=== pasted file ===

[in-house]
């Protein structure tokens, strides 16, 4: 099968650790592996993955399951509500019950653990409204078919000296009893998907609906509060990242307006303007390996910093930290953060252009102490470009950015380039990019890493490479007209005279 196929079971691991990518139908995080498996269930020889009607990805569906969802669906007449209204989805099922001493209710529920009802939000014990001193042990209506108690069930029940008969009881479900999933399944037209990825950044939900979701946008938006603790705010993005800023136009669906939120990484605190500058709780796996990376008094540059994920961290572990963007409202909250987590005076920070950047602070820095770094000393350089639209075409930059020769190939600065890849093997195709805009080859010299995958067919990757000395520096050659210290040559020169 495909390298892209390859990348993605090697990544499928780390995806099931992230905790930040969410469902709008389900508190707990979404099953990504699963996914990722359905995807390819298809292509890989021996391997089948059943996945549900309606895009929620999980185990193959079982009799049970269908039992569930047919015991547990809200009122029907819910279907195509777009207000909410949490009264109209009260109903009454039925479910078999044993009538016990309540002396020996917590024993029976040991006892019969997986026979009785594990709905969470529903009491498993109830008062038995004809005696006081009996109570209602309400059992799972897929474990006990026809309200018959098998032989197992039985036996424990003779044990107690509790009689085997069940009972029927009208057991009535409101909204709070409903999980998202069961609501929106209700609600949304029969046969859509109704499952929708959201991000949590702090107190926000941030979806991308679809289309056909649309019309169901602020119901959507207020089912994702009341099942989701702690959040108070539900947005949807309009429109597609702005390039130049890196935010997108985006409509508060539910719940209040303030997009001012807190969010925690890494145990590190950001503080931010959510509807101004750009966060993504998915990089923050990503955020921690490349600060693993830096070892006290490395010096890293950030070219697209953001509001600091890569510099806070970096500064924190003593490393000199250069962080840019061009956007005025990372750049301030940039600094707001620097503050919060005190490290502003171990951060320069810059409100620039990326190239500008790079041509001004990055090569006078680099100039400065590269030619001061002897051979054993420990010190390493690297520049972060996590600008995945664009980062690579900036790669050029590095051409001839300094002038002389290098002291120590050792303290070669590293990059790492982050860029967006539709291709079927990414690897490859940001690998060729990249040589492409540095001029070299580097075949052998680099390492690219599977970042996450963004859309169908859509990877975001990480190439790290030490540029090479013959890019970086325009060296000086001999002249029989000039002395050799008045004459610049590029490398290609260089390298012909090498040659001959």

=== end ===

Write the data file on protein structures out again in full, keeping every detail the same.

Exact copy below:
[in-house]
């Protein structure tokens, strides 16, 4: 099968650790592996993955399951509500019950653990409204078919000296009893998907609906509060990242307006303007390996910093930290953060252009102490470009950015380039990019890493490479007209005279 196929079971691991990518139908995080498996269930020889009607990805569906969802669906007449209204989805099922001493209710529920009802939000014990001193042990209506108690069930029940008969009881479900999933399944037209990825950044939900979701946008938006603790705010993005800023136009669906939120990484605190500058709780796996990376008094540059994920961290572990963007409202909250987590005076920070950047602070820095770094000393350089639209075409930059020769190939600065890849093997195709805009080859010299995958067919990757000395520096050659210290040559020169 495909390298892209390859990348993605090697990544499928780390995806099931992230905790930040969410469902709008389900508190707990979404099953990504699963996914990722359905995807390819298809292509890989021996391997089948059943996945549900309606895009929620999980185990193959079982009799049970269908039992569930047919015991547990809200009122029907819910279907195509777009207000909410949490009264109209009260109903009454039925479910078999044993009538016990309540002396020996917590024993029976040991006892019969997986026979009785594990709905969470529903009491498993109830008062038995004809005696006081009996109570209602309400059992799972897929474990006990026809309200018959098998032989197992039985036996424990003779044990107690509790009689085997069940009972029927009208057991009535409101909204709070409903999980998202069961609501929106209700609600949304029969046969859509109704499952929708959201991000949590702090107190926000941030979806991308679809289309056909649309019309169901602020119901959507207020089912994702009341099942989701702690959040108070539900947005949807309009429109597609702005390039130049890196935010997108985006409509508060539910719940209040303030997009001012807190969010925690890494145990590190950001503080931010959510509807101004750009966060993504998915990089923050990503955020921690490349600060693993830096070892006290490395010096890293950030070219697209953001509001600091890569510099806070970096500064924190003593490393000199250069962080840019061009956007005025990372750049301030940039600094707001620097503050919060005190490290502003171990951060320069810059409100620039990326190239500008790079041509001004990055090569006078680099100039400065590269030619001061002897051979054993420990010190390493690297520049972060996590600008995945664009980062690579900036790669050029590095051409001839300094002038002389290098002291120590050792303290070669590293990059790492982050860029967006539709291709079927990414690897490859940001690998060729990249040589492409540095001029070299580097075949052998680099390492690219599977970042996450963004859309169908859509990877975001990480190439790290030490540029090479013959890019970086325009060296000086001999002249029989000039002395050799008045004459610049590029490398290609260089390298012909090498040659001959």